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How are people dealing with the rises in the cost of living?

Not so long ago we were focused on the threat of Covd-19. Now as that seems to be fading into the background, we are facing an extremely challenging time as the cost of living rises rapidly.

How are we and our older family, many of whom exist on fixed and even falling incomes, cope with this growing pressure on their finances?

The Opinions and Lifestyle Survey has taken a look at spending between March and June this year, and reports that energy use and spending on food and essentials were the focus for many.


The cost of energy is probably the most worrying challenge. In the UK we are currently experiencing a sweltering summer, which means we’re not using heating. In a few months that will be a very different proposition. With the energy price cap set to rise more regularly than before, the future is looking very difficult.

Already this spring some 24 million people in Great Britain said they were reducing energy use. Of those, people aged between 55 and 74 years had said they more likely to reduce their gas and electric use. Disabled people were also more likely to be reducing their energy use, with 55% of disabled people who were experiencing an increase in their cost of living reporting this change, compared with 50% of non-disabled people. These may be connected, as the survey has found that older people are more likely to identify as disabled than younger people.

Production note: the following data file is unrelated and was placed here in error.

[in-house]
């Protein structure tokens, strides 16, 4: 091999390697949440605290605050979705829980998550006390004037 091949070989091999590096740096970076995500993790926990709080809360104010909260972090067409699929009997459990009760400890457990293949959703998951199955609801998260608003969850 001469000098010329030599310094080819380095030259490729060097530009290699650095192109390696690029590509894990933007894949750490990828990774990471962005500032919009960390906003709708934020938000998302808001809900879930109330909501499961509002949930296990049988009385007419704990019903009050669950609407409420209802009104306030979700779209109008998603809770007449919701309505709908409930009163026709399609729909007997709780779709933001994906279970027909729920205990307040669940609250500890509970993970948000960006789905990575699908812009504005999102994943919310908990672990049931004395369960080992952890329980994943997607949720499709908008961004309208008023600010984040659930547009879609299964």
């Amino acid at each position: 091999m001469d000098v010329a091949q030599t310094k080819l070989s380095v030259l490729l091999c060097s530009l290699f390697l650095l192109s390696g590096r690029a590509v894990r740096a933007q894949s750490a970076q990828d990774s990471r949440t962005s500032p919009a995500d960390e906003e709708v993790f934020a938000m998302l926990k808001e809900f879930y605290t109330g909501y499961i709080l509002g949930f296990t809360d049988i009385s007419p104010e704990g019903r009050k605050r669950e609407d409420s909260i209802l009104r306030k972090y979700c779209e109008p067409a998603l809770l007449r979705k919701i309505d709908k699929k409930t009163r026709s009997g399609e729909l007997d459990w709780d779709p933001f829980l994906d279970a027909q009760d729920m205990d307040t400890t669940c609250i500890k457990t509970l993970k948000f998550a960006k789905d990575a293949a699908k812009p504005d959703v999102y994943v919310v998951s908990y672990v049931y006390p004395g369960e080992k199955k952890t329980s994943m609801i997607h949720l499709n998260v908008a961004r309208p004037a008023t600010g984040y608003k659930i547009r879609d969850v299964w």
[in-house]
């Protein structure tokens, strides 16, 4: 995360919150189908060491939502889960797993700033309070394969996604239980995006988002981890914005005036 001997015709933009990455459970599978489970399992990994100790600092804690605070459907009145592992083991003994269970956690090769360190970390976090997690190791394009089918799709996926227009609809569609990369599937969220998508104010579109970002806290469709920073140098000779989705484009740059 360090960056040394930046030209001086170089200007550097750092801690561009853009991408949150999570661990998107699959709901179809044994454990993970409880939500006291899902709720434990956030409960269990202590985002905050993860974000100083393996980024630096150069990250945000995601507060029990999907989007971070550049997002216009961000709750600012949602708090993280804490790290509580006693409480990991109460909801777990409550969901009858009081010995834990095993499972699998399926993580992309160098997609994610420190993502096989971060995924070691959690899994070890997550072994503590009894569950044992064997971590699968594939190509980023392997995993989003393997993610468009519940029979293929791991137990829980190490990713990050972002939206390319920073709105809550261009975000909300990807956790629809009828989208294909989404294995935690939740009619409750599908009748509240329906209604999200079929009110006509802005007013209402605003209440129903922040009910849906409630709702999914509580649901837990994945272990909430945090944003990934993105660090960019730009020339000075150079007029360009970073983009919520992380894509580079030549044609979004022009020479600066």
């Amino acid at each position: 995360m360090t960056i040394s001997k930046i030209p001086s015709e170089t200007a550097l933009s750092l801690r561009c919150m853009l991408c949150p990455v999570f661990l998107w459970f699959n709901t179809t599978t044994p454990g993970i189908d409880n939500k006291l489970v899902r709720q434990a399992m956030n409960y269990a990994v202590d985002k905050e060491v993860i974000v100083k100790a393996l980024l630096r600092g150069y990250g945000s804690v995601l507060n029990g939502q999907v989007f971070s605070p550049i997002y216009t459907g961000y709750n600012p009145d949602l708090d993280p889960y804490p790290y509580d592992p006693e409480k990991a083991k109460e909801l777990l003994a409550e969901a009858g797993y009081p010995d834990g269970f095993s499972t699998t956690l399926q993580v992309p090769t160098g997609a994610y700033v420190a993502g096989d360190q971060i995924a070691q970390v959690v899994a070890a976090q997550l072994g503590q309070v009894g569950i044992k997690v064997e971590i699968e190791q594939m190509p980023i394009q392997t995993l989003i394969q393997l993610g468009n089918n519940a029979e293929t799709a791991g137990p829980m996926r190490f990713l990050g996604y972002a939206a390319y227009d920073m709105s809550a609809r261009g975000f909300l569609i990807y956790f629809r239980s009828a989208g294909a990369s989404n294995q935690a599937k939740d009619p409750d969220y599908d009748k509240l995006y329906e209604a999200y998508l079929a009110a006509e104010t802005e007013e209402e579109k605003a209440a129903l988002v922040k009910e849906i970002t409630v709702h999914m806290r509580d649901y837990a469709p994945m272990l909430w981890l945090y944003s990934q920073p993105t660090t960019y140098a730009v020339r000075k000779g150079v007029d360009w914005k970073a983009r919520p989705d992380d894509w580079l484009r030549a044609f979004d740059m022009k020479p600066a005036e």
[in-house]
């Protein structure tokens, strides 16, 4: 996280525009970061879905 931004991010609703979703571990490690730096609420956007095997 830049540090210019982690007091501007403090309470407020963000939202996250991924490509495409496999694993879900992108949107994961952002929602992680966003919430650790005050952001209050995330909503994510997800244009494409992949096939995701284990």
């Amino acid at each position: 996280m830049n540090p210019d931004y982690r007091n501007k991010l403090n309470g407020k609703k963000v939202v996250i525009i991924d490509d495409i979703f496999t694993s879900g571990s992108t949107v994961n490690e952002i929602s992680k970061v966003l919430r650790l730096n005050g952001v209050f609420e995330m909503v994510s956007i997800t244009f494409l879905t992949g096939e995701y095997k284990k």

Food and essentials

With just a regular weekly visit to the supermarket, it’s clear that the cost of food and other household essentials is rising fast.

Around 16 million people cut back on food and essentials over the months from March to June, according to the survey. Around 4 in 10 disabled people experiencing rising cost of living cut back on food and essentials, which makes them more likely than non-disabled people to have done so.

Those in the most deprived areas were more likely to have reduced spending on food and essentials.


Nearly 8 in 10 people cited the rising price of fuel as contributing to the rise cost of living. Of those people, 42% said they were cutting back on any non-essential journeys they made in their vehicle.

The survey found that disabled people were more likely to have reduced the number of non-essential journeys they took than non-disabled people. This is despite disabled people already reporting that they were making fewer non-essential trips in general prior to recent rises in the cost of living.

Bridging the gap

Cutting back on spending is one of the ways that people are trying to survive the rise in the cost of living.

Other strategies people are using are short-term fixes. According to the survey, almost a quarter (23%, around 11 million people) were using their savings to cover costs, and 13% (around 6 million people) said they were using more credit than usual.

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Photo by Joshua Hoehne on Unsplash

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